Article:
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Nepal’s TJ process makes no progress

If a prolonged delay in justice is not enough, conflict victims have been dismayed by “abysmal performance” of the transitional justice bodies.

After the delay of nine years, the government in February 2015 had formed two commissions–the Truth and Reconciliation Commission and the Commission of Investigation on Enforced Disappeared Persons, to investigate into the cases of serious rights violation during the conflict period. However, the commissions failed to streamline legal frameworks in line with the Supreme Court verdicts in one year, let alone taking complaints from the victims.

“A year of the commissions remained a disappointment. They have not given us reasons so far to be hopeful,” said Suman Adhikari, president of Conflict Victims Common Platform.

The commissions had forwarded the amendments to the transitional justice act as well as draft of regulations for a Cabinet approval six months ago. The government has been sitting on both the draft despite directives of the Parliamentary Committee on Social Justice and Human Rights to expedite the process early this month.

“We are engaged in laying groundwork for setting up office and taking complaints from the victims,” said

Rishi Rajbhandari, joint secretary at the Peace Ministry who coordinates the commissions. The commissions have so far been limited to setting up office, holding interactions with the victims groups and civil society members. According to Rajbhandari, the commissions have travelled 52 districts to collate victims’ concerns.

“What is the point of holding interactions with victims in different districts when the commissions have not streamlined legal provisions to address their concerns?” asked Janak Raut, a torture survivor, who also heads the Conflict Victims’ Society for Justice.

The court has struck down almost a dozen provisions of the existing transitional justice act, saying that they were inconsistent with transitional justice norms and practices. The court has also sought clarity in provisions related to ‘serious crime’, ‘serious human rights violation’ and ‘other crimes of serious nature’. The government has not criminalised torture and disappearances yet.

“The commissions have not initiated judicial process. They do not have regulations nor have they amended the act in one year, which give us more reason to doubt their intention,” said Raut.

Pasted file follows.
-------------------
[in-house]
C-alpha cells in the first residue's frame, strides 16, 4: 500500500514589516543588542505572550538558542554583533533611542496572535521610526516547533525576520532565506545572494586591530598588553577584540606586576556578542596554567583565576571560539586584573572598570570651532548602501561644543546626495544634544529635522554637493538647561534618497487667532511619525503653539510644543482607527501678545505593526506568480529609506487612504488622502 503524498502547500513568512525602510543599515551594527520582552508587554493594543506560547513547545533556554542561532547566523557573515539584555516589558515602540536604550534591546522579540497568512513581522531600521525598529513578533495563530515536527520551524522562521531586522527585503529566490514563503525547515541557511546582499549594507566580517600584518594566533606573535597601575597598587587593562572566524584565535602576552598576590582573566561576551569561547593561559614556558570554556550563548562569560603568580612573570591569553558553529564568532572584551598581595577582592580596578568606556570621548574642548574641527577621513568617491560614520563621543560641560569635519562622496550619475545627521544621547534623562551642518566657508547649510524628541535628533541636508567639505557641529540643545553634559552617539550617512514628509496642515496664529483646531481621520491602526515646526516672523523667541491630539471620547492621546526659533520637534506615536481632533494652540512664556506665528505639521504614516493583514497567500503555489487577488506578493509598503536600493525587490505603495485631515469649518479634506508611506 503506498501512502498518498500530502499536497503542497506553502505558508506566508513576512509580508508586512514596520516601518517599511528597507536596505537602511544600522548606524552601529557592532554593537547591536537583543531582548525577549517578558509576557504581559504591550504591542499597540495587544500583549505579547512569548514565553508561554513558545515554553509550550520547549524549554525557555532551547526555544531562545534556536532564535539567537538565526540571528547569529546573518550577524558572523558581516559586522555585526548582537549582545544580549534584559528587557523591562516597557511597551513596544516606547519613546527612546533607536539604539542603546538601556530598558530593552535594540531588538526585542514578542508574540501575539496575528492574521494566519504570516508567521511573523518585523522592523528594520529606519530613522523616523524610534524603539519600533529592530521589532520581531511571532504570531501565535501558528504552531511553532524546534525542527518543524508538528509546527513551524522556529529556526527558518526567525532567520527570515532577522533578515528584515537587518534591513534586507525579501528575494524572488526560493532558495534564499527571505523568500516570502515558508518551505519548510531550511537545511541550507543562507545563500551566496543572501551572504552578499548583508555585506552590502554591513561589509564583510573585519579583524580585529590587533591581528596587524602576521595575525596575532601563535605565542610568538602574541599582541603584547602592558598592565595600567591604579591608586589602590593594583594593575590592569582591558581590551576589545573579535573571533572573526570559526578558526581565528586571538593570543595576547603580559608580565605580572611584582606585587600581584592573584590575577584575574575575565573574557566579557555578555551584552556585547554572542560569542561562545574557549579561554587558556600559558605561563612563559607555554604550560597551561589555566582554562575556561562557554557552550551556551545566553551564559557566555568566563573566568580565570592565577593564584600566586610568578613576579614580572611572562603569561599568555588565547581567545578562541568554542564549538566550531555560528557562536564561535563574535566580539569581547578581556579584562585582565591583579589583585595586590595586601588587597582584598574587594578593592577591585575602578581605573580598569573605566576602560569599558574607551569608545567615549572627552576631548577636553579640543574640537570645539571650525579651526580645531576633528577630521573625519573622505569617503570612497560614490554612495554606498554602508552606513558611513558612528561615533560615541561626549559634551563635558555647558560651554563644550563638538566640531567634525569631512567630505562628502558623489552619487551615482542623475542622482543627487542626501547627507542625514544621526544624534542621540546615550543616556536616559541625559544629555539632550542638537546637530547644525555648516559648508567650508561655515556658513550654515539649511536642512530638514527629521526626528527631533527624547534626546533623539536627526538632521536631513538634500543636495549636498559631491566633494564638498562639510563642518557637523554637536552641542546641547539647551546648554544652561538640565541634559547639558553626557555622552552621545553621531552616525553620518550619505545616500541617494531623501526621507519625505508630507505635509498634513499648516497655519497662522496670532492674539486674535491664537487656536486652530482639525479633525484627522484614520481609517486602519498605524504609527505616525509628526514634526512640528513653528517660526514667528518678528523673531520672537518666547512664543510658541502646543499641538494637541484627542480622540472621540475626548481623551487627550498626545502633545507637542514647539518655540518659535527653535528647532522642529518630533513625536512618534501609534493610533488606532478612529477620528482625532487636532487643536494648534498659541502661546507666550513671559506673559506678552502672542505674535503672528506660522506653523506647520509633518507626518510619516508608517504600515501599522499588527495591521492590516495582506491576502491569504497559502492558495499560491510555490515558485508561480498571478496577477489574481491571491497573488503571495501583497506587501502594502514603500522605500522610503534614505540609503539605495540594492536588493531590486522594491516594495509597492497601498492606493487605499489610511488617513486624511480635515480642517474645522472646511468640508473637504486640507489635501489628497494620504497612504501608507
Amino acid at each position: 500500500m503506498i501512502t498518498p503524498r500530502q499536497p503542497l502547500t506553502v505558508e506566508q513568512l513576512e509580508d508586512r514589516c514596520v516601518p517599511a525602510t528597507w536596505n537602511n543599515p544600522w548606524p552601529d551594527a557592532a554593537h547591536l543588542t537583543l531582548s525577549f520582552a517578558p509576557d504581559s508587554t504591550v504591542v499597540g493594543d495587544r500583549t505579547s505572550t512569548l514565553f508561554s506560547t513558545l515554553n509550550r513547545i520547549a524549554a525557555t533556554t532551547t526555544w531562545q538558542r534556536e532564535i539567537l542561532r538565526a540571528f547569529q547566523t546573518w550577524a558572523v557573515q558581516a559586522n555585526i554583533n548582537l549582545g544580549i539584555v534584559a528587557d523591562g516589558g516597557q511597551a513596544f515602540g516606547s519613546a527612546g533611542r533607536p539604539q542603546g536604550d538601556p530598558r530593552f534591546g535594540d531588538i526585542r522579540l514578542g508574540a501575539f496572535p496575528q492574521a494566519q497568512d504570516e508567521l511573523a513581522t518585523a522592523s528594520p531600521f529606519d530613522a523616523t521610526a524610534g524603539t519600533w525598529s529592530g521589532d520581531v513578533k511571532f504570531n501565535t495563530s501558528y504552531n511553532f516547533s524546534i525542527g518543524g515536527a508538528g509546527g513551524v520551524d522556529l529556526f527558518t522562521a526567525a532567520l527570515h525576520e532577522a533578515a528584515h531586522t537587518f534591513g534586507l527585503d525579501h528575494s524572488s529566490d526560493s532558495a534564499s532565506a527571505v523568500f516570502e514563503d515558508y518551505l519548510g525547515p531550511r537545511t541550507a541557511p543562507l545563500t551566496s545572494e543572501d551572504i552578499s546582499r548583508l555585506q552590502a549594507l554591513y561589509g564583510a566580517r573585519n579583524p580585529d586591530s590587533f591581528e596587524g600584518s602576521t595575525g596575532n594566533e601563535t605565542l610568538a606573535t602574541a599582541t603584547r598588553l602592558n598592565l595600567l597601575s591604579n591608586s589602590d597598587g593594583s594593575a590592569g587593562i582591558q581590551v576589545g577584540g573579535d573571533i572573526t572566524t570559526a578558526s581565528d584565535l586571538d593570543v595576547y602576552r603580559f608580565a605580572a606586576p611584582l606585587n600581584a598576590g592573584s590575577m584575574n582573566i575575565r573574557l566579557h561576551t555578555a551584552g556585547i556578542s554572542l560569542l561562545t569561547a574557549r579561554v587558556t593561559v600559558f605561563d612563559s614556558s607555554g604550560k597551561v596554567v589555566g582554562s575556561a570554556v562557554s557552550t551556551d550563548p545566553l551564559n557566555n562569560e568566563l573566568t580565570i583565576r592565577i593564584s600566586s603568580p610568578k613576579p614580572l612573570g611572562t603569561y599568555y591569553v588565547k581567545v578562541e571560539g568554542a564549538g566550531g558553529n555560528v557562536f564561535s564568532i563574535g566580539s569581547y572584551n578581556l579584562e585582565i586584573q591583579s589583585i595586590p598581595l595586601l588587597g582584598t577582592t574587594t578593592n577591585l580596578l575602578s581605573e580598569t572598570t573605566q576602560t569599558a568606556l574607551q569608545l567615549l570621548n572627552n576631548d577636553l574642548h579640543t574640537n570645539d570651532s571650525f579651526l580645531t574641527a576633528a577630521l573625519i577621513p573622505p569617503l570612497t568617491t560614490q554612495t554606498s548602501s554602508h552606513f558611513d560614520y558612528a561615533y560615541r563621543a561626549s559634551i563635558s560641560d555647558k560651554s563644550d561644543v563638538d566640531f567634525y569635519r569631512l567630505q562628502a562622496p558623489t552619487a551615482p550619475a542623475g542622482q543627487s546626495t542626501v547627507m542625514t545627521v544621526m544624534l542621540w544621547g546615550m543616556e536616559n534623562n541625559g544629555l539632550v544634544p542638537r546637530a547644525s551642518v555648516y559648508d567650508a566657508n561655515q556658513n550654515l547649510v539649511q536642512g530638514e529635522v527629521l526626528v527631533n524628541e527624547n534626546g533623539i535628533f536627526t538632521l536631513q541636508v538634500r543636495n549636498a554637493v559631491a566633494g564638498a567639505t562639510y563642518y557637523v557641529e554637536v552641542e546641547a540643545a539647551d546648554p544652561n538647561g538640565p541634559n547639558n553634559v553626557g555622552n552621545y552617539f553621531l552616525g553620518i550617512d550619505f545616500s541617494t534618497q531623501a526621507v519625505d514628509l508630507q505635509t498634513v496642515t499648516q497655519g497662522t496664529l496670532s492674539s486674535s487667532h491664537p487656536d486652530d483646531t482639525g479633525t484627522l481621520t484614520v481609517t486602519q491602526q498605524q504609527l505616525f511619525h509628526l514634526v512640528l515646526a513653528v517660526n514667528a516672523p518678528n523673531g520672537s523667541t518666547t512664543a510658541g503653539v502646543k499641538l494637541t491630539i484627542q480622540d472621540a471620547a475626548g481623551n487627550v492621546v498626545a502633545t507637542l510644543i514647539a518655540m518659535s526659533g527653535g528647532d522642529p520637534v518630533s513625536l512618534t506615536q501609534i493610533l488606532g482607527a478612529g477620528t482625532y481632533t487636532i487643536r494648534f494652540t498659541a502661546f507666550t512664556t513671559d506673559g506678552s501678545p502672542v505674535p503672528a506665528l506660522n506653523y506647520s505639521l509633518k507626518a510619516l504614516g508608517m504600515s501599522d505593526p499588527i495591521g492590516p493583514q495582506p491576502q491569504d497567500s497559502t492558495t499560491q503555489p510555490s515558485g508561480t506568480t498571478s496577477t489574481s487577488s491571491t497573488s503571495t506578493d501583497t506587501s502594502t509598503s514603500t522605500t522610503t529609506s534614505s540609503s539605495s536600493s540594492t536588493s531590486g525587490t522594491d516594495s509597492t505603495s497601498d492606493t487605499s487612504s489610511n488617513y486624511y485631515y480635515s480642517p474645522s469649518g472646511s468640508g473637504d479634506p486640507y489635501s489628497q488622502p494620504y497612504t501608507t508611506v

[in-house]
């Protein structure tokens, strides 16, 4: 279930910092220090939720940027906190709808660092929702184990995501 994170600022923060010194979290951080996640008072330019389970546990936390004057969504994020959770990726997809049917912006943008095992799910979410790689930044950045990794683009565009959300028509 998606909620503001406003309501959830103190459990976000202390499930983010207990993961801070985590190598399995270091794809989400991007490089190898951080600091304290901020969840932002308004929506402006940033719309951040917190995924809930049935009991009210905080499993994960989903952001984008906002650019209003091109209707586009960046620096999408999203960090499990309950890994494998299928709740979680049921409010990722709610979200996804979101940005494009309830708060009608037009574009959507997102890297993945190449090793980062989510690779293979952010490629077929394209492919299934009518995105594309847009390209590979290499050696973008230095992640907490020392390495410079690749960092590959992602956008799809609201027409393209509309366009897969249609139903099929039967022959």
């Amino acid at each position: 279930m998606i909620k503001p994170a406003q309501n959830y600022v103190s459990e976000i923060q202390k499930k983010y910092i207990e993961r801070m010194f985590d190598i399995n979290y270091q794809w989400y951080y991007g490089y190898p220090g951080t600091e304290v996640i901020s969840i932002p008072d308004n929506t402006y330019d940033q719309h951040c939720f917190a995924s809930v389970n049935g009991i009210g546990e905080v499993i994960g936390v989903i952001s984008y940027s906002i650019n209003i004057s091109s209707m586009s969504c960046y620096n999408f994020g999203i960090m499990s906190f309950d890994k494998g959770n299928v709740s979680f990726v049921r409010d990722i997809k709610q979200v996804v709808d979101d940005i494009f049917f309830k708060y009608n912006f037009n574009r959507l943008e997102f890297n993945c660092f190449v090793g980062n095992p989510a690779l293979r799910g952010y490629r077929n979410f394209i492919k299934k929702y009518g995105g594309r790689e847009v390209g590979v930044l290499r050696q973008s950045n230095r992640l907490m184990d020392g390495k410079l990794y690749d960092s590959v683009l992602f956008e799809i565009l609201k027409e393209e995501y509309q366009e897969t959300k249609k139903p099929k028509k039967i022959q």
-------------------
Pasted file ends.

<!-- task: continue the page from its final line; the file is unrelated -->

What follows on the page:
In an interaction with conflict victims in Kavre last week, TRC Spokesperson Madhavi Bhatta accused the government of non-cooperation in the commission’s efforts to proceed with its works, referring to delay in passage of its regulation and war dossiers from security agencies and the former rebel party.

“They have already started coming up with excuses to cover up their failure,” said Adhikari. “We made up our mind to support the transitional justice bodies despite flawed process in their formation. But they have been disappointing.”

Rights lawyer Govinda Bandi said that there was no need to wait for legal reforms to proceed with receiving complaints from the victims. “I see this as an excuse from the commission,” said Bandi, “The SC has clearly laid down legal framework to probe into cases.”

He hinted at the amnesty provision, which was struck down by the court. The political leadership from both the then rebel party and the ruling parties fear of prosecution on rights violation during the conflict. At least 17,000 people were killed and around 1,400 disappeared during a decade-long insurgency.

“Despite having a two-year mandate with a possible extension of one year, the commissions have failed to initiate the process in a year. This only smacks of their lack of will to take up the tasks,” added Bandi.


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